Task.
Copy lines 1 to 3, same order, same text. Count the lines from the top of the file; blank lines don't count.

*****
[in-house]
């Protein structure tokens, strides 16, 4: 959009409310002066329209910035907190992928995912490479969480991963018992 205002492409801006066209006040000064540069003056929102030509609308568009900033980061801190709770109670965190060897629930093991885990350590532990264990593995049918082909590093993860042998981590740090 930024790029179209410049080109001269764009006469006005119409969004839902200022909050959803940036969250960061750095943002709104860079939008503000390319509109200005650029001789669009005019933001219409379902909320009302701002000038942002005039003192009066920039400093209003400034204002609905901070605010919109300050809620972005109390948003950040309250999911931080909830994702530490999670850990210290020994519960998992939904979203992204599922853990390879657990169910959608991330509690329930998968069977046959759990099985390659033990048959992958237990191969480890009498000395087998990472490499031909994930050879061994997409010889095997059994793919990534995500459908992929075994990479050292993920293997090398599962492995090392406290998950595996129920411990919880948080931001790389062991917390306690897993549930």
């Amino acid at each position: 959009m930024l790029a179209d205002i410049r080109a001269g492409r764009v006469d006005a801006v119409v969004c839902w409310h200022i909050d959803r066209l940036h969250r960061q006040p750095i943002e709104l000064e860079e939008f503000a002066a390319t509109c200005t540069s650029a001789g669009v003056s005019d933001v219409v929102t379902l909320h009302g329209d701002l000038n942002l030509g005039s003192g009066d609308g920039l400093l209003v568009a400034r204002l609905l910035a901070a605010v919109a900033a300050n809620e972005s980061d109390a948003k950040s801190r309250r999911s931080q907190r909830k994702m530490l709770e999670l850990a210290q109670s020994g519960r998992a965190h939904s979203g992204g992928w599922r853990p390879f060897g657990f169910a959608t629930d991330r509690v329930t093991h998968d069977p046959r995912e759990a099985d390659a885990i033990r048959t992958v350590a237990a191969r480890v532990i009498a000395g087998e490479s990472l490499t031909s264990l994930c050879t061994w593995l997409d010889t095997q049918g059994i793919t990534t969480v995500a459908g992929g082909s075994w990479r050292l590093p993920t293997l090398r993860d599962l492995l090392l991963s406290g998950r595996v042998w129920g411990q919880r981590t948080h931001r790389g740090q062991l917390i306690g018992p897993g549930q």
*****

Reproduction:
[in-house]
């Protein structure tokens, strides 16, 4: 959009409310002066329209910035907190992928995912490479969480991963018992 205002492409801006066209006040000064540069003056929102030509609308568009900033980061801190709770109670965190060897629930093991885990350590532990264990593995049918082909590093993860042998981590740090 930024790029179209410049080109001269764009006469006005119409969004839902200022909050959803940036969250960061750095943002709104860079939008503000390319509109200005650029001789669009005019933001219409379902909320009302701002000038942002005039003192009066920039400093209003400034204002609905901070605010919109300050809620972005109390948003950040309250999911931080909830994702530490999670850990210290020994519960998992939904979203992204599922853990390879657990169910959608991330509690329930998968069977046959759990099985390659033990048959992958237990191969480890009498000395087998990472490499031909994930050879061994997409010889095997059994793919990534995500459908992929075994990479050292993920293997090398599962492995090392406290998950595996129920411990919880948080931001790389062991917390306690897993549930």
């Amino acid at each position: 959009m930024l790029a179209d205002i410049r080109a001269g492409r764009v006469d006005a801006v119409v969004c839902w409310h200022i909050d959803r066209l940036h969250r960061q006040p750095i943002e709104l000064e860079e939008f503000a002066a390319t509109c200005t540069s650029a001789g669009v003056s005019d933001v219409v929102t379902l909320h009302g329209d701002l000038n942002l030509g005039s003192g009066d609308g920039l400093l209003v568009a400034r204002l609905l910035a901070a605010v919109a900033a300050n809620e972005s980061d109390a948003k950040s801190r309250r999911s931080q907190r909830k994702m530490l709770e999670l850990a210290q109670s020994g519960r998992a965190h939904s979203g992204g992928w599922r853990p390879f060897g657990f169910a959608t629930d991330r509690v329930t093991h998968d069977p046959r995912e759990a099985d390659a885990i033990r048959t992958v350590a237990a191969r480890v532990i009498a000395g087998e490479s990472l490499t031909s264990l994930c050879t061994w593995l997409d010889t095997q049918g059994i793919t990534t969480v995500a459908g992929g082909s075994w990479r050292l590093p993920t293997l090398r993860d599962l492995l090392l991963s406290g998950r595996v042998w129920g411990q919880r981590t948080h931001r790389g740090q062991l917390i306690g018992p897993g549930q």